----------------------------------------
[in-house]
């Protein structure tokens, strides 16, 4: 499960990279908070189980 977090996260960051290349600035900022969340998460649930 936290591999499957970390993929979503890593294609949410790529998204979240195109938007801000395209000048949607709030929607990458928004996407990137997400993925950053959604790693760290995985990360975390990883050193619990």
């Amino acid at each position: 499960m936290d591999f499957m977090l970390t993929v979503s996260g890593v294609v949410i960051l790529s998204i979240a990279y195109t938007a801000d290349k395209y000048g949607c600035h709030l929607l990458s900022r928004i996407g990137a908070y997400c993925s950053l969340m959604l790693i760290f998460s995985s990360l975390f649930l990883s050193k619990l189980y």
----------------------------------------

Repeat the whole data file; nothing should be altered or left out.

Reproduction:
[in-house]
């Protein structure tokens, strides 16, 4: 499960990279908070189980 977090996260960051290349600035900022969340998460649930 936290591999499957970390993929979503890593294609949410790529998204979240195109938007801000395209000048949607709030929607990458928004996407990137997400993925950053959604790693760290995985990360975390990883050193619990």
């Amino acid at each position: 499960m936290d591999f499957m977090l970390t993929v979503s996260g890593v294609v949410i960051l790529s998204i979240a990279y195109t938007a801000d290349k395209y000048g949607c600035h709030l929607l990458s900022r928004i996407g990137a908070y997400c993925s950053l969340m959604l790693i760290f998460s995985s990360l975390f649930l990883s050193k619990l189980y």